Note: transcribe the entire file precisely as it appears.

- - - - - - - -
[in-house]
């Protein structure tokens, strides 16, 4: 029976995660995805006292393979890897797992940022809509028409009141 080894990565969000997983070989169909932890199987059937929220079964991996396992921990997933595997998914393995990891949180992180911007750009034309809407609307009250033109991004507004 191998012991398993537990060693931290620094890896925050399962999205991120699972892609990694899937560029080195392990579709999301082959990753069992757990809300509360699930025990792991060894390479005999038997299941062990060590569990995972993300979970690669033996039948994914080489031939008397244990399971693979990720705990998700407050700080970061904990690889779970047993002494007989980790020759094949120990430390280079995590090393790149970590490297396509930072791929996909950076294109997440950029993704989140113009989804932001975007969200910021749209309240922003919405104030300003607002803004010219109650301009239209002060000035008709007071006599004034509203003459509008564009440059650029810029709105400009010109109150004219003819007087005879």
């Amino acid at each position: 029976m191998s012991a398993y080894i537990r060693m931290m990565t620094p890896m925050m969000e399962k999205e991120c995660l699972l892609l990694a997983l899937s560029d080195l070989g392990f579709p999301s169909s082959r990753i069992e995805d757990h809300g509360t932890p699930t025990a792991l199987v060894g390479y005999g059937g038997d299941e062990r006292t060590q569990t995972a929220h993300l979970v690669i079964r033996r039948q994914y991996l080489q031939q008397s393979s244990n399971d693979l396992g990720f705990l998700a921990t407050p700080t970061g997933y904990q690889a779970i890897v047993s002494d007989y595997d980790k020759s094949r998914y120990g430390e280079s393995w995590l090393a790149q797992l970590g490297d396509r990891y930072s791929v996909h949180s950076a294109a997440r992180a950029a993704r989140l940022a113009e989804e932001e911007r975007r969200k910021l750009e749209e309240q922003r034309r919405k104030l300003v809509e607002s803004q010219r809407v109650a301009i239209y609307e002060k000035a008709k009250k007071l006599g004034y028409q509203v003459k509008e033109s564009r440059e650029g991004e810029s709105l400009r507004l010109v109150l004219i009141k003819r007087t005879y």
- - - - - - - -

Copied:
[in-house]
């Protein structure tokens, strides 16, 4: 029976995660995805006292393979890897797992940022809509028409009141 080894990565969000997983070989169909932890199987059937929220079964991996396992921990997933595997998914393995990891949180992180911007750009034309809407609307009250033109991004507004 191998012991398993537990060693931290620094890896925050399962999205991120699972892609990694899937560029080195392990579709999301082959990753069992757990809300509360699930025990792991060894390479005999038997299941062990060590569990995972993300979970690669033996039948994914080489031939008397244990399971693979990720705990998700407050700080970061904990690889779970047993002494007989980790020759094949120990430390280079995590090393790149970590490297396509930072791929996909950076294109997440950029993704989140113009989804932001975007969200910021749209309240922003919405104030300003607002803004010219109650301009239209002060000035008709007071006599004034509203003459509008564009440059650029810029709105400009010109109150004219003819007087005879």
């Amino acid at each position: 029976m191998s012991a398993y080894i537990r060693m931290m990565t620094p890896m925050m969000e399962k999205e991120c995660l699972l892609l990694a997983l899937s560029d080195l070989g392990f579709p999301s169909s082959r990753i069992e995805d757990h809300g509360t932890p699930t025990a792991l199987v060894g390479y005999g059937g038997d299941e062990r006292t060590q569990t995972a929220h993300l979970v690669i079964r033996r039948q994914y991996l080489q031939q008397s393979s244990n399971d693979l396992g990720f705990l998700a921990t407050p700080t970061g997933y904990q690889a779970i890897v047993s002494d007989y595997d980790k020759s094949r998914y120990g430390e280079s393995w995590l090393a790149q797992l970590g490297d396509r990891y930072s791929v996909h949180s950076a294109a997440r992180a950029a993704r989140l940022a113009e989804e932001e911007r975007r969200k910021l750009e749209e309240q922003r034309r919405k104030l300003v809509e607002s803004q010219r809407v109650a301009i239209y609307e002060k000035a008709k009250k007071l006599g004034y028409q509203v003459k509008e033109s564009r440059e650029g991004e810029s709105l400009r507004l010109v109150l004219i009141k003819r007087t005879y």